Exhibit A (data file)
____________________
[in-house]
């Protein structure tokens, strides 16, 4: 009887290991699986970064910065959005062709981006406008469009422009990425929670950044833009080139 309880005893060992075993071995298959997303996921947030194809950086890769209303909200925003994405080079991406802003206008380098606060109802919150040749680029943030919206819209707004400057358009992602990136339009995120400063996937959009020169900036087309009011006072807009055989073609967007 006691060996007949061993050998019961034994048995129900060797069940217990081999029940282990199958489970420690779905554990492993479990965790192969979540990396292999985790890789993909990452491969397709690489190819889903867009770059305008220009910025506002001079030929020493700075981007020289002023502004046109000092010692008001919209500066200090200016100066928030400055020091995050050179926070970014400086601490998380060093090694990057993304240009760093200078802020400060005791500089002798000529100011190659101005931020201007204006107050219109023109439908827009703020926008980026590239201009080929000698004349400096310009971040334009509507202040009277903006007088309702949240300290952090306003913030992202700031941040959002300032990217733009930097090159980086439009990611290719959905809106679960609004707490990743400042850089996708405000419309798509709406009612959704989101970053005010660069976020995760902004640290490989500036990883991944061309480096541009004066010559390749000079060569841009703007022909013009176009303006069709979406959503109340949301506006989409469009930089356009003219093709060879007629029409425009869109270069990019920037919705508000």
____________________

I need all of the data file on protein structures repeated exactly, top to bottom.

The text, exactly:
[in-house]
């Protein structure tokens, strides 16, 4: 009887290991699986970064910065959005062709981006406008469009422009990425929670950044833009080139 309880005893060992075993071995298959997303996921947030194809950086890769209303909200925003994405080079991406802003206008380098606060109802919150040749680029943030919206819209707004400057358009992602990136339009995120400063996937959009020169900036087309009011006072807009055989073609967007 006691060996007949061993050998019961034994048995129900060797069940217990081999029940282990199958489970420690779905554990492993479990965790192969979540990396292999985790890789993909990452491969397709690489190819889903867009770059305008220009910025506002001079030929020493700075981007020289002023502004046109000092010692008001919209500066200090200016100066928030400055020091995050050179926070970014400086601490998380060093090694990057993304240009760093200078802020400060005791500089002798000529100011190659101005931020201007204006107050219109023109439908827009703020926008980026590239201009080929000698004349400096310009971040334009509507202040009277903006007088309702949240300290952090306003913030992202700031941040959002300032990217733009930097090159980086439009990611290719959905809106679960609004707490990743400042850089996708405000419309798509709406009612959704989101970053005010660069976020995760902004640290490989500036990883991944061309480096541009004066010559390749000079060569841009703007022909013009176009303006069709979406959503109340949301506006989409469009930089356009003219093709060879007629029409425009869109270069990019920037919705508000």